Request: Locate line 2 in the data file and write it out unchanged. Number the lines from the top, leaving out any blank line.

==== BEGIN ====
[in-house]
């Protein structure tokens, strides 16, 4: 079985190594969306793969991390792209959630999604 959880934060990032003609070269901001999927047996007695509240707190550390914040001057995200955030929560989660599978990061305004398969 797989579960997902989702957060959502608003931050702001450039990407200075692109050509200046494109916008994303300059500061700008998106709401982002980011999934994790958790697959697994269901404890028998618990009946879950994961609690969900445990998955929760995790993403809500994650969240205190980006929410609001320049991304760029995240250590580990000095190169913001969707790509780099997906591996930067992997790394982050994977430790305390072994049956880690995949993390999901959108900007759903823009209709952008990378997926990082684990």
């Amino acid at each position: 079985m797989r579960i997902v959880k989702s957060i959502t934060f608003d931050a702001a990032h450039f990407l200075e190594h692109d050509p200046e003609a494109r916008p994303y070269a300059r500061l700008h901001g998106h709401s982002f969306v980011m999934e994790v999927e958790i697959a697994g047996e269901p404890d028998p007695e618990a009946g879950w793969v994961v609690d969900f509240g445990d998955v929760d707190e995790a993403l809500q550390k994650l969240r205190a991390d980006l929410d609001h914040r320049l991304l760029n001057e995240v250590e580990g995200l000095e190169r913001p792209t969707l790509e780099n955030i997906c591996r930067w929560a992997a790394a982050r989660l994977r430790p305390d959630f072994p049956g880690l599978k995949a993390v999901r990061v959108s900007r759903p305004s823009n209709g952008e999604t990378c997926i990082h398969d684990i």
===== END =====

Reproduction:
């Protein structure tokens, strides 16, 4: 079985190594969306793969991390792209959630999604 959880934060990032003609070269901001999927047996007695509240707190550390914040001057995200955030929560989660599978990061305004398969 797989579960997902989702957060959502608003931050702001450039990407200075692109050509200046494109916008994303300059500061700008998106709401982002980011999934994790958790697959697994269901404890028998618990009946879950994961609690969900445990998955929760995790993403809500994650969240205190980006929410609001320049991304760029995240250590580990000095190169913001969707790509780099997906591996930067992997790394982050994977430790305390072994049956880690995949993390999901959108900007759903823009209709952008990378997926990082684990």